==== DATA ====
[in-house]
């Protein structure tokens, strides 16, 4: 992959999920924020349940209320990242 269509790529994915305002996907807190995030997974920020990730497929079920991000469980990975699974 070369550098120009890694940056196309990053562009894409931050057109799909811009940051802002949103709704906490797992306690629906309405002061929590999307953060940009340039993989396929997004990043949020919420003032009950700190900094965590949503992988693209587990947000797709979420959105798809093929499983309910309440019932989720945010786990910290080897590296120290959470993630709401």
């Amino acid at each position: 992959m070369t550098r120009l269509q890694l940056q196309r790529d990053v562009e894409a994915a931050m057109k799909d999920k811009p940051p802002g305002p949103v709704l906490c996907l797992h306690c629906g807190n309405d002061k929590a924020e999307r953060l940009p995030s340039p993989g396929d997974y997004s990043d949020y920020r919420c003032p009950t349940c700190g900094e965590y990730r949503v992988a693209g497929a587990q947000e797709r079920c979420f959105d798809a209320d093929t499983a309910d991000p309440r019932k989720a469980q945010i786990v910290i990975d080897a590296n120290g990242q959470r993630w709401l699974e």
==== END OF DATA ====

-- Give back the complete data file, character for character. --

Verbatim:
[in-house]
């Protein structure tokens, strides 16, 4: 992959999920924020349940209320990242 269509790529994915305002996907807190995030997974920020990730497929079920991000469980990975699974 070369550098120009890694940056196309990053562009894409931050057109799909811009940051802002949103709704906490797992306690629906309405002061929590999307953060940009340039993989396929997004990043949020919420003032009950700190900094965590949503992988693209587990947000797709979420959105798809093929499983309910309440019932989720945010786990910290080897590296120290959470993630709401």
């Amino acid at each position: 992959m070369t550098r120009l269509q890694l940056q196309r790529d990053v562009e894409a994915a931050m057109k799909d999920k811009p940051p802002g305002p949103v709704l906490c996907l797992h306690c629906g807190n309405d002061k929590a924020e999307r953060l940009p995030s340039p993989g396929d997974y997004s990043d949020y920020r919420c003032p009950t349940c700190g900094e965590y990730r949503v992988a693209g497929a587990q947000e797709r079920c979420f959105d798809a209320d093929t499983a309910d991000p309440r019932k989720a469980q945010i786990v910290i990975d080897a590296n120290g990242q959470r993630w709401l699974e």